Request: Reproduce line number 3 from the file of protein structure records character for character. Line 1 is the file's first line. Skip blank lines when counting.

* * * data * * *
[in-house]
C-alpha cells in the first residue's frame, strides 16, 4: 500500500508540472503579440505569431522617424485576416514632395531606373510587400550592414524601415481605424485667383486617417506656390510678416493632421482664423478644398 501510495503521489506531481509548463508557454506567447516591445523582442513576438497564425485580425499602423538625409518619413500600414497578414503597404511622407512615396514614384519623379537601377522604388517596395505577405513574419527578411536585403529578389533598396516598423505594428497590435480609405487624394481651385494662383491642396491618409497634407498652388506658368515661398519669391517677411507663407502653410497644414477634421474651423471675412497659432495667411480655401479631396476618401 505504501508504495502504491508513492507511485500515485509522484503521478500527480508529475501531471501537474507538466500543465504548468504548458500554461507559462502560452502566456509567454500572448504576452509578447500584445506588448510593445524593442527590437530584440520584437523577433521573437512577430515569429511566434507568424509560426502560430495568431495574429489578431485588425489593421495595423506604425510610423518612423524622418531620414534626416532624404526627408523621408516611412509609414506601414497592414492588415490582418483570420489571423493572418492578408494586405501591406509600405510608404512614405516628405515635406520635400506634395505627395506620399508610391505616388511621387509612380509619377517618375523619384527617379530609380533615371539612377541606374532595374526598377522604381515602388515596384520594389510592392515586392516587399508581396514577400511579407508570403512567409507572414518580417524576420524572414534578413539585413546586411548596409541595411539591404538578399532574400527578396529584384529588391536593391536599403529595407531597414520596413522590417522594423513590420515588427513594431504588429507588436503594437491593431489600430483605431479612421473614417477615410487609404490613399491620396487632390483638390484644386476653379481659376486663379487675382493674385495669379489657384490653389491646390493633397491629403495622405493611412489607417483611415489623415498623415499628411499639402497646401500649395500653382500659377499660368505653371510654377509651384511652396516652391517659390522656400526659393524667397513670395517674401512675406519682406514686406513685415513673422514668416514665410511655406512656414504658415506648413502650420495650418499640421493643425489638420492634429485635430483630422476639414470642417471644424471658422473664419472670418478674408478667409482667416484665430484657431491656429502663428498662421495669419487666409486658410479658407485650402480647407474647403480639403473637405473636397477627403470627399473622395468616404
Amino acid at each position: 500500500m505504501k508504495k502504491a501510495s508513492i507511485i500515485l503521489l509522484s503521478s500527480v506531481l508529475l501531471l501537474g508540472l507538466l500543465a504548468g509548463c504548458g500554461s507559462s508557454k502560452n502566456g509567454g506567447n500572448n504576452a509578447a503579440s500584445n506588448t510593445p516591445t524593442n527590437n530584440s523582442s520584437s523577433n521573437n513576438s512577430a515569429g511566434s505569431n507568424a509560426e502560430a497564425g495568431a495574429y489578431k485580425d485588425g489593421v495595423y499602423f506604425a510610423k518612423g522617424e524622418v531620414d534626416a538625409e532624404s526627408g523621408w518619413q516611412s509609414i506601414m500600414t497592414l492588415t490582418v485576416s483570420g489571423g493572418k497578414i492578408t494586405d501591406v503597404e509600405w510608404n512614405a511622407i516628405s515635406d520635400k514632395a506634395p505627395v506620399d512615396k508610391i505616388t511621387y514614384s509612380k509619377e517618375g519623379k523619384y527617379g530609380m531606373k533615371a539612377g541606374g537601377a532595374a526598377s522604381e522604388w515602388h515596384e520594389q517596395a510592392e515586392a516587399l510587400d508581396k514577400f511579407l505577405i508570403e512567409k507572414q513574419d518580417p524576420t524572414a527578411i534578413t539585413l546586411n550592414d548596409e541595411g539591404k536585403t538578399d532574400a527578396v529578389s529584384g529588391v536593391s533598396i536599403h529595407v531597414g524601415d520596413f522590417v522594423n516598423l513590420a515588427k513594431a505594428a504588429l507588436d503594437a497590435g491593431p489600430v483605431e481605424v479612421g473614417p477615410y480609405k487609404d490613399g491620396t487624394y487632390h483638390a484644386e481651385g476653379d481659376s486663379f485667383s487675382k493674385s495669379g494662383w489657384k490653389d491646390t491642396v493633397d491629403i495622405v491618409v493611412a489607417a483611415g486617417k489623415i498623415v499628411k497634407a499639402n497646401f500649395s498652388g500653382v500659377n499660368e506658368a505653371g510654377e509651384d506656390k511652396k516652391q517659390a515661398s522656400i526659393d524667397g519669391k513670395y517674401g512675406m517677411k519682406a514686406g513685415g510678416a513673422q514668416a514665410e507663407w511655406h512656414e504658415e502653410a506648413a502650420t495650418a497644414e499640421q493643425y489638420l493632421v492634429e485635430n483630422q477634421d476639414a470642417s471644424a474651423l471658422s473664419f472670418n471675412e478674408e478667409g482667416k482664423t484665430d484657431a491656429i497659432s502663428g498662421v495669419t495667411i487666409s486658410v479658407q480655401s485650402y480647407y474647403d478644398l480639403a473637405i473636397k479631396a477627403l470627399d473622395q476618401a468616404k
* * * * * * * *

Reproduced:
Amino acid at each position: 500500500m505504501k508504495k502504491a501510495s508513492i507511485i500515485l503521489l509522484s503521478s500527480v506531481l508529475l501531471l501537474g508540472l507538466l500543465a504548468g509548463c504548458g500554461s507559462s508557454k502560452n502566456g509567454g506567447n500572448n504576452a509578447a503579440s500584445n506588448t510593445p516591445t524593442n527590437n530584440s523582442s520584437s523577433n521573437n513576438s512577430a515569429g511566434s505569431n507568424a509560426e502560430a497564425g495568431a495574429y489578431k485580425d485588425g489593421v495595423y499602423f506604425a510610423k518612423g522617424e524622418v531620414d534626416a538625409e532624404s526627408g523621408w518619413q516611412s509609414i506601414m500600414t497592414l492588415t490582418v485576416s483570420g489571423g493572418k497578414i492578408t494586405d501591406v503597404e509600405w510608404n512614405a511622407i516628405s515635406d520635400k514632395a506634395p505627395v506620399d512615396k508610391i505616388t511621387y514614384s509612380k509619377e517618375g519623379k523619384y527617379g530609380m531606373k533615371a539612377g541606374g537601377a532595374a526598377s522604381e522604388w515602388h515596384e520594389q517596395a510592392e515586392a516587399l510587400d508581396k514577400f511579407l505577405i508570403e512567409k507572414q513574419d518580417p524576420t524572414a527578411i534578413t539585413l546586411n550592414d548596409e541595411g539591404k536585403t538578399d532574400a527578396v529578389s529584384g529588391v536593391s533598396i536599403h529595407v531597414g524601415d520596413f522590417v522594423n516598423l513590420a515588427k513594431a505594428a504588429l507588436d503594437a497590435g491593431p489600430v483605431e481605424v479612421g473614417p477615410y480609405k487609404d490613399g491620396t487624394y487632390h483638390a484644386e481651385g476653379d481659376s486663379f485667383s487675382k493674385s495669379g494662383w489657384k490653389d491646390t491642396v493633397d491629403i495622405v491618409v493611412a489607417a483611415g486617417k489623415i498623415v499628411k497634407a499639402n497646401f500649395s498652388g500653382v500659377n499660368e506658368a505653371g510654377e509651384d506656390k511652396k516652391q517659390a515661398s522656400i526659393d524667397g519669391k513670395y517674401g512675406m517677411k519682406a514686406g513685415g510678416a513673422q514668416a514665410e507663407w511655406h512656414e504658415e502653410a506648413a502650420t495650418a497644414e499640421q493643425y489638420l493632421v492634429e485635430n483630422q477634421d476639414a470642417s471644424a474651423l471658422s473664419f472670418n471675412e478674408e478667409g482667416k482664423t484665430d484657431a491656429i497659432s502663428g498662421v495669419t495667411i487666409s486658410v479658407q480655401s485650402y480647407y474647403d478644398l480639403a473637405i473636397k479631396a477627403l470627399d473622395q476618401a468616404k